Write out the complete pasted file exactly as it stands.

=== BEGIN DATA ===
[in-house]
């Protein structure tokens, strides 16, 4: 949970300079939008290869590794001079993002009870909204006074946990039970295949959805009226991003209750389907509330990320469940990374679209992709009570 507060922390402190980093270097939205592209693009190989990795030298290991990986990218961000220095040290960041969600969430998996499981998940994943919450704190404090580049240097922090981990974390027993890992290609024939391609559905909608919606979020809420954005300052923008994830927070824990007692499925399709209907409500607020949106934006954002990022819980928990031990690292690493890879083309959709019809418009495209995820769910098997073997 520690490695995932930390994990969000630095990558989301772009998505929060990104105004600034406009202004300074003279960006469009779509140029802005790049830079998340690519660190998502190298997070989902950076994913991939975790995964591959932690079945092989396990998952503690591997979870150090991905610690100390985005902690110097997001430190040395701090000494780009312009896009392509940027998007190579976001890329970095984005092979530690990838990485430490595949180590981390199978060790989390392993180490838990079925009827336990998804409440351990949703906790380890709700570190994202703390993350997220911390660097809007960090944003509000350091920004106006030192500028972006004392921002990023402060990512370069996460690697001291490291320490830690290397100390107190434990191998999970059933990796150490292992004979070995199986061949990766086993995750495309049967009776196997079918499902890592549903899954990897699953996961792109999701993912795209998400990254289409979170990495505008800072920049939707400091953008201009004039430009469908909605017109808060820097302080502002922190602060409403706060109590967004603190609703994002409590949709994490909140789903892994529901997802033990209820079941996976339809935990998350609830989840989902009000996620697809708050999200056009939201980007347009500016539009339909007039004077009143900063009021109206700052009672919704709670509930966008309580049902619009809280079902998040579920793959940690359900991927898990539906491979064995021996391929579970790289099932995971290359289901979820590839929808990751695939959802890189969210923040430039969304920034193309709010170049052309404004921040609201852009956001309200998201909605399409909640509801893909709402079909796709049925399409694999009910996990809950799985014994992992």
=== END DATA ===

[in-house]
């Protein structure tokens, strides 16, 4: 949970300079939008290869590794001079993002009870909204006074946990039970295949959805009226991003209750389907509330990320469940990374679209992709009570 507060922390402190980093270097939205592209693009190989990795030298290991990986990218961000220095040290960041969600969430998996499981998940994943919450704190404090580049240097922090981990974390027993890992290609024939391609559905909608919606979020809420954005300052923008994830927070824990007692499925399709209907409500607020949106934006954002990022819980928990031990690292690493890879083309959709019809418009495209995820769910098997073997 520690490695995932930390994990969000630095990558989301772009998505929060990104105004600034406009202004300074003279960006469009779509140029802005790049830079998340690519660190998502190298997070989902950076994913991939975790995964591959932690079945092989396990998952503690591997979870150090991905610690100390985005902690110097997001430190040395701090000494780009312009896009392509940027998007190579976001890329970095984005092979530690990838990485430490595949180590981390199978060790989390392993180490838990079925009827336990998804409440351990949703906790380890709700570190994202703390993350997220911390660097809007960090944003509000350091920004106006030192500028972006004392921002990023402060990512370069996460690697001291490291320490830690290397100390107190434990191998999970059933990796150490292992004979070995199986061949990766086993995750495309049967009776196997079918499902890592549903899954990897699953996961792109999701993912795209998400990254289409979170990495505008800072920049939707400091953008201009004039430009469908909605017109808060820097302080502002922190602060409403706060109590967004603190609703994002409590949709994490909140789903892994529901997802033990209820079941996976339809935990998350609830989840989902009000996620697809708050999200056009939201980007347009500016539009339909007039004077009143900063009021109206700052009672919704709670509930966008309580049902619009809280079902998040579920793959940690359900991927898990539906491979064995021996391929579970790289099932995971290359289901979820590839929808990751695939959802890189969210923040430039969304920034193309709010170049052309404004921040609201852009956001309200998201909605399409909640509801893909709402079909796709049925399409694999009910996990809950799985014994992992």